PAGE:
Author(s): Ward J
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Abstract Vital pulp therapy for cariously exposed permanent teeth remains one of the most controversial areas in dentistry. Because a vital, functioning pulp is capable of initiating several defence mechanisms to protect the body from bacterial invasion, it is beneficial to preserve the vitality and health of an exposed pulp rather than replace it with a root filling material following pulp exposure. There is no consensus on the survival rate of formerly cariously exposed pulps. Observation time, judgement criteria, pulpotomy/pulp capping technique and, most importantly, pulpal status at the time of treatment, vary to a great extent amongst studies. In mature teeth, a pulp exposed by caries is usually removed and the root canals are cleaned, shaped and filled. Amongst the methods for preservation of a cariously exposed pulp, partial pulpotomy has yielded a markedly high success rate in young teeth. Major limitations in the success of vital pulp therapy in cariously exposed permanent teeth exist. The lack of predictability and long-term success greatly influence decision-making. The decision-making itself is unreliable primarily due to the difficulty of accurately diagnosing the ability of the pulp to repair. While there are indications for vital pulp therapy in young permanent molars, it must be remembered that ultimately, none of these procedures enjoy the long-term success of complete root canal therapy.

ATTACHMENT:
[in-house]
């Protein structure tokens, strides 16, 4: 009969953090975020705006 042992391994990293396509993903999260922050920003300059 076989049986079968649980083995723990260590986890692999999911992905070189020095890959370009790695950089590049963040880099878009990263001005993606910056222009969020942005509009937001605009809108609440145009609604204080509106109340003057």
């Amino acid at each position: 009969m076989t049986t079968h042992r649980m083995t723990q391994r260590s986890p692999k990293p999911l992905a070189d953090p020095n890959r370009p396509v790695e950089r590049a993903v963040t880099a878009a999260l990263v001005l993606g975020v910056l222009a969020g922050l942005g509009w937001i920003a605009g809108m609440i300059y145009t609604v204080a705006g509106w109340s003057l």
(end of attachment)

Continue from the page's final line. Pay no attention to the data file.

This article was published in Aust Endod J
and referenced in Journal of Forensic Research